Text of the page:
Denis Delic

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Coccidiosis in poultry is caused by protozoan parasites of the genus Eimeria, which is responsible for worldwide economic losses. The methanolic extract of Azadirachta indica (neem) leaves was used in vivo for its pharmacological, antioxidant, and anticoccidial properties. Four groups of mice were investigated. The first group was inoculated only with(More)
Testosterone (T) is known to induce persistent susceptibility to blood-stage malaria of Plasmodium chabaudi in otherwise resistant female C57BL/6 mice, which is associated with permanent changes in mRNA expression of the liver. Here, we investigate the spleen as the major effector against blood-stage malaria for any possible T-induced long-term effects on(More)
Coccidiosis causes considerable economic loss in the poultry industry. The current study aimed to investigate the response of goblet cells as well as the induced tissue damage during Eimeria papillata infection. Mice were infected with sporulated E. papillata oocytes. On day 5 postinfection, the fecal output was determined. Also, the jejunum was prepared(More)
Increasing evidence critically implicates miRNAs in the pathogenesis of diseases, but little is known in context with infectious diseases. This study investigates as to whether the testosterone-induced persistent susceptibility to blood-stage malaria of Plasmodium chabaudi coincides with changes in miRNA expression of the anti-malaria effectors sites spleen(More)
Plant-based natural products are promising sources for identifying novel agents with potential anti-Eimeria activity. This study explores possible effects of berberine on Eimeria papillata infections in the jejunum of male Swiss albino mice. Berberine chloride, when daily administered to mice during infection, impairs intracellular development and(More)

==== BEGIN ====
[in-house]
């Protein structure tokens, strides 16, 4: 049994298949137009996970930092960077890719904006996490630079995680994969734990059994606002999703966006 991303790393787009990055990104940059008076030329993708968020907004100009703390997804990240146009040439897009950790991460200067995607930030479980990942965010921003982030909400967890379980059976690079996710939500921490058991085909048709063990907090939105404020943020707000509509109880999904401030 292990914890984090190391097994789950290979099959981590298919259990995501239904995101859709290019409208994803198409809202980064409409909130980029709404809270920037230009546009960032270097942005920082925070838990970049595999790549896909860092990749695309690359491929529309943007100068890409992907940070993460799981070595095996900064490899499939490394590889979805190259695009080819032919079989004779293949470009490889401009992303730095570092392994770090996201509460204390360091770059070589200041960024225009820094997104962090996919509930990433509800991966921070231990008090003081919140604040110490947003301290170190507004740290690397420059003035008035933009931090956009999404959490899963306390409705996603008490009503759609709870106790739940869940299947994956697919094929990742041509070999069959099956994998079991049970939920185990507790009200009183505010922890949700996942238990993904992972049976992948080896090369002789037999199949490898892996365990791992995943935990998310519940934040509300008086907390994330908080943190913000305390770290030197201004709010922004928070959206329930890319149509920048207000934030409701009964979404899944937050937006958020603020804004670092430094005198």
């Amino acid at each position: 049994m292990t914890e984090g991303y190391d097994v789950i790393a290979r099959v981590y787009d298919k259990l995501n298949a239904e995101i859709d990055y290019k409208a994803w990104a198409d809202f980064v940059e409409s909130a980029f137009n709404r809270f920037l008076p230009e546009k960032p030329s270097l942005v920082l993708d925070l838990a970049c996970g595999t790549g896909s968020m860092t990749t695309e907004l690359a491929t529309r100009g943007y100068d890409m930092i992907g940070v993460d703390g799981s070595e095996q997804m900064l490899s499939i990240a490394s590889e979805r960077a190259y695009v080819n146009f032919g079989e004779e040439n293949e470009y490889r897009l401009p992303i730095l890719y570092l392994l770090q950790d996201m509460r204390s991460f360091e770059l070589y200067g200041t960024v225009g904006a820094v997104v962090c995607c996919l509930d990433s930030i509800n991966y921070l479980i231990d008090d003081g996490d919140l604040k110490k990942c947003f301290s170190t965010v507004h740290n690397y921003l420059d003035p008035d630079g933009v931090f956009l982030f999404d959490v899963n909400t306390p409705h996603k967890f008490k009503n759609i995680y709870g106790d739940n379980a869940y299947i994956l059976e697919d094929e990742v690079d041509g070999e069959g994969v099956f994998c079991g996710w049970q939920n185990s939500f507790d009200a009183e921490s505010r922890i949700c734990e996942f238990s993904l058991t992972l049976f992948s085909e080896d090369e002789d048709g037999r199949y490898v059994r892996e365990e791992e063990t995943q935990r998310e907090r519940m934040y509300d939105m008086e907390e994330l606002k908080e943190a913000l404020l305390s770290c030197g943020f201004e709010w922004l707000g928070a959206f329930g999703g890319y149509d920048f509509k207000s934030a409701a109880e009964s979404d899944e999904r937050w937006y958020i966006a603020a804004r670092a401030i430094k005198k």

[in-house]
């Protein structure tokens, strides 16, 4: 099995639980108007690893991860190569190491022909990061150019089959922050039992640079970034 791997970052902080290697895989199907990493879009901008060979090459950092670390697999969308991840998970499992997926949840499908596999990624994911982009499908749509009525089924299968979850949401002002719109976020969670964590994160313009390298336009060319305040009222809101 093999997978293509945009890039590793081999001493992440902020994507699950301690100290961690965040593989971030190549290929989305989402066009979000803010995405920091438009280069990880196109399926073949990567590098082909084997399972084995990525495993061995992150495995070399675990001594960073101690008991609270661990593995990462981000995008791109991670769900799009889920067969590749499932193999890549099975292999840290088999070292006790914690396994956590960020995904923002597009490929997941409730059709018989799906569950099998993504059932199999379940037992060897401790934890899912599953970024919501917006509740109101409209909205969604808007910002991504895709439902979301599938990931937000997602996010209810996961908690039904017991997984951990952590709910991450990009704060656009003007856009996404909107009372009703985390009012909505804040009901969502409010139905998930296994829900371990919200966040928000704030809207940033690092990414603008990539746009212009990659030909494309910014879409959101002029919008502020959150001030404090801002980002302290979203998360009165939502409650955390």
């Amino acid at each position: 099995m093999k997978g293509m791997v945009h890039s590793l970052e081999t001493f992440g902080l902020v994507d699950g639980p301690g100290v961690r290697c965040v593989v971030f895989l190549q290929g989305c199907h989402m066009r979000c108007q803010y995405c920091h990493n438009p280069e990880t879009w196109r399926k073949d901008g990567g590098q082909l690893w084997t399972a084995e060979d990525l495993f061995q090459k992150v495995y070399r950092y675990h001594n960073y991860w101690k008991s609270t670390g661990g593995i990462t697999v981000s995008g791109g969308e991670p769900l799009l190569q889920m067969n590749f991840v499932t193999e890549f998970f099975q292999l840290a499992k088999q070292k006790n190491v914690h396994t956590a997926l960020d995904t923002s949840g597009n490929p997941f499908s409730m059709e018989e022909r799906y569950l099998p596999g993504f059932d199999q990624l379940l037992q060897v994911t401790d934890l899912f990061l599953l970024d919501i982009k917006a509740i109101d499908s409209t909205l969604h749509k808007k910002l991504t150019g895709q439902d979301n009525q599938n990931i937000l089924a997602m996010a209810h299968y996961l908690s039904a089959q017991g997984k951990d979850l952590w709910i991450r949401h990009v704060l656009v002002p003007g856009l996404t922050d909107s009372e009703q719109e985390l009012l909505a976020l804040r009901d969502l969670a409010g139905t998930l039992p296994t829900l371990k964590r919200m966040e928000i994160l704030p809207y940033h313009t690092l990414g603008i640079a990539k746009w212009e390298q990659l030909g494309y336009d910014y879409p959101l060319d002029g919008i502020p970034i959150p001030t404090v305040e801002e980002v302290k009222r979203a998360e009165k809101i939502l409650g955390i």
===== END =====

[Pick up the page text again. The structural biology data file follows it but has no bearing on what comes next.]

Epigenetic reprogramming of host genes via DNA methylation is increasingly recognized as critical for the outcome of diverse infectious diseases, but information for malaria is not yet available. Here, we investigate the effect of blood-stage malaria of Plasmodium chabaudi on the DNA methylation status of host gene promoters on a genome-wide scale using(More)
Testosterone (T) is known to masculinize the female phenotype of the liver, evidenced as up- and down-regulated expressions of male- and female-predominant genes, respectively, involved in hepatic metabolism. This study is aimed at identifying epigenetic modifications of promoters of these differently expressed genes in the liver after masculinization by T(More)
Testosterone (T) is known to induce persistent susceptibility to Plasmodium chabaudi malaria. Pathogens recognizing Toll-like receptors (TLRs), though potentially important against malaria, have not yet been examined for their T-sensitivity. Here, we investigate effects of T and P. chabaudi on mRNA expression and promoter DNA methylation of Tlr1–9 genes in(More)
Protective vaccination induces self-healing of otherwise lethal blood-stage infections of Plasmodium chabaudi malaria. Here, we investigate mRNA expression patterns of all 12 members of the Toll-like receptor (Tlr) gene family in the liver, a major effector organ against blood-stage malaria, during lethal and vaccination-induced self-healing infections of(More)
Protective vaccination induces self-healing of otherwise fatal blood-stage malaria of Plasmodium chabaudi in female Balb/c mice. To trace processes critically involved in self-healing, the liver, an effector against blood-stage malaria, is analyzed for possible changes of its transcriptome in vaccination-protected in comparison to non-protected mice toward(More)